Wherever the case goes from here, Vermont Yankee’s recent history demonstrates some of the benefits and the pitfalls of a current trend in the nuclear industry in which a handful of companies specialize in owning and operating plants. Entergy operates 12 reactors at 10 sites, including Vermont Yankee’s.
U.S. regulators, who ended their investigation yesterday into the Chevrolet Volt, said electric- powered vehicles do not pose a greater risk of fire than gasoline cars.
“Based on the available data, NHTSA does not believe that Chevy Volts or other electric vehicles pose a greater risk of fire than gasoline-powered vehicles,” the National Highway Traffic Safety Administration said in an e-mailed statement.
I’ve been thinking very, very hard about this, but at the end, there can be only one conclusion. We have to ban electric cars.
No, honestly, we do. And I have a very valid reason for this, let’s face it, somewhat controversial assertion.
Here’s the big picture in terms of gas, diesel and electric cars that came out of the just completed Detroit auto show.
Coda Automotive is supposed to start selling its electric sedan next month. On Friday, its parent company announced that it was also moving into a related line: stationary batteries for electricity storage.
When Matt Simmons retired he undoubtedly realized that of the fifty states, Maine was the most highly dependent upon petroleum for its energy needs. Over 75% of Maine’s households heat with fuel oil, no doubt he found we were completely dependent on others for our energy needs. Simmons established the Ocean Energy Institute (OEI) and brought his expertise and contacts in the off-shore oil industry to jump start a renewable energy industry in Maine. This state, settled by people who used wind and water for their transportation and trade, has a tremendous wind resource. Looking at wind maps of the continental US, the proximity of abundant offshore wind resources to densely populated areas is clearly evident.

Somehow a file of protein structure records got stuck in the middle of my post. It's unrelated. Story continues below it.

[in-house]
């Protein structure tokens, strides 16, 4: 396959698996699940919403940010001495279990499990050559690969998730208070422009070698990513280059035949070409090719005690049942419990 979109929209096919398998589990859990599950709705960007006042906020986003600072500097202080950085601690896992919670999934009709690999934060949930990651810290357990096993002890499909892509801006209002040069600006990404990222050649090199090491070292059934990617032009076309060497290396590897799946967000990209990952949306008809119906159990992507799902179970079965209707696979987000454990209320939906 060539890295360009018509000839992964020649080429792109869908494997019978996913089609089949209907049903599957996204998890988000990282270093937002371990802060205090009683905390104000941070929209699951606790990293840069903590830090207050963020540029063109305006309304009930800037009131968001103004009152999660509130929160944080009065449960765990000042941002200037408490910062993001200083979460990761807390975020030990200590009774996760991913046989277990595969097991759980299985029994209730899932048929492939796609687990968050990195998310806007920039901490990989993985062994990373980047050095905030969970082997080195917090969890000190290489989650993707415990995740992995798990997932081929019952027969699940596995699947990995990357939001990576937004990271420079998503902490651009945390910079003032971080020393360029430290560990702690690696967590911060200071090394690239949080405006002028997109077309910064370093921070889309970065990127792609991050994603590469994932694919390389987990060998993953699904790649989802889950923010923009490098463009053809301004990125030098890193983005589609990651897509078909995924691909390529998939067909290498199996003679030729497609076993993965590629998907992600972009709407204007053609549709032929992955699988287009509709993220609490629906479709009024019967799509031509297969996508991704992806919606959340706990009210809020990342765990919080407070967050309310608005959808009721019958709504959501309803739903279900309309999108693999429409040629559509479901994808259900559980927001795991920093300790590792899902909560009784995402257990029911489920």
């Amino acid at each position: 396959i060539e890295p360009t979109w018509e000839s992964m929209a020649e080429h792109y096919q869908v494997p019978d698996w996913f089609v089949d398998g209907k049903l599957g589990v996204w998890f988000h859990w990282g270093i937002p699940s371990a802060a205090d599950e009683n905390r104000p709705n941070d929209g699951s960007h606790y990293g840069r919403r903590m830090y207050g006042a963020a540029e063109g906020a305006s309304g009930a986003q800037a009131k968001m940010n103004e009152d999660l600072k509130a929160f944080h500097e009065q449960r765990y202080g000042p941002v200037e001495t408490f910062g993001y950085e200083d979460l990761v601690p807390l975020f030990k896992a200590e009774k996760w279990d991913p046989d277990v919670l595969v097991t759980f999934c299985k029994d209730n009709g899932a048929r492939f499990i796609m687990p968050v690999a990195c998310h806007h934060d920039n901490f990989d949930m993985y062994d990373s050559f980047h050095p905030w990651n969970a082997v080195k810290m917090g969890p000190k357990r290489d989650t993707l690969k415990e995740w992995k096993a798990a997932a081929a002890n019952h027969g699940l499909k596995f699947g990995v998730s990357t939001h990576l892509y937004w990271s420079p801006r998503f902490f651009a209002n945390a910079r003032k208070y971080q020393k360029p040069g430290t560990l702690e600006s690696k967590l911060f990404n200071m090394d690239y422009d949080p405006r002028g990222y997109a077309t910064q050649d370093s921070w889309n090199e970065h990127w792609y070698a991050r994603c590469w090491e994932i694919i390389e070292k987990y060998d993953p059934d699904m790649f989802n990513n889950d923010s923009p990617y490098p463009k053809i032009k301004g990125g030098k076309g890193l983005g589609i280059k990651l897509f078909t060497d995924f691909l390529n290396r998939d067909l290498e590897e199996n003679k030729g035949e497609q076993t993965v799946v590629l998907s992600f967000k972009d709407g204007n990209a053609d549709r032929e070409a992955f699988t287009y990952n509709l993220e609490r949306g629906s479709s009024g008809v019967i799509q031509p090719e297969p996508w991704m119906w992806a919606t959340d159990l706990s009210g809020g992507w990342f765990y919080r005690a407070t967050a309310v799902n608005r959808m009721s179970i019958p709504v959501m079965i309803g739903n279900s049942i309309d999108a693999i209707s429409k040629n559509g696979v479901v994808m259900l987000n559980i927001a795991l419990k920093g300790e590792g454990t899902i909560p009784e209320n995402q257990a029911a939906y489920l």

Xinjiang Goldwind Science & Technology Co., China’s second-largest wind-turbine maker, indicated it’s picking up market share in the U.S. as falling prices and expiring subsidies force rivals to pare back.
Goldwind bought two 10-megawatt wind farms in Montana to showcase its equipment and has taken orders in seven other U.S. states since it started sales in the region in June 2010, according to a company statement released yesterday.
A U.S. boom in wind farm projects is poised to bust in 2013 as tax breaks by President Barack Obama’s administration prompt developers to rush through construction of new sites this year, according to Bloomberg New Energy Finance.
Two federal agencies and Southern California Edison say they're close to ending a long impasse that has made renewable energy projects sit unused. Negotiations with a third agency are tougher.
Solar stocks plunged around the world after Germany, the largest market for panels, said it will make quicker cuts to subsidized rates and phase out support for the industry by 2017.
Indian solar power capacity expanded 20-fold in the past year to at least 356 megawatts, a third of the targeted level, after infrastructure, financing and weather- related delays, according to Bloomberg New Energy Finance.
Anyone who has heard the name Solyndra knows how this all panned out. Due to a confluence of factors—including fluctuating silicon prices, newly cheap natural gas, the 2008 financial crisis, China’s ascendant solar industry, and certain technological realities—the clean-tech bubble has burst, leaving us with a traditional energy infrastructure still overwhelmingly reliant on fossil fuels. The fallout has hit almost every niche in the clean-tech sector—wind, biofuels, electric cars, and fuel cells—but none more dramatically than solar.
Energy experts believe that seaweed holds enormous potential as a biofuel alternative to coal and oil, and US-based scientists say they have unlocked the secret of turning its sugar into energy.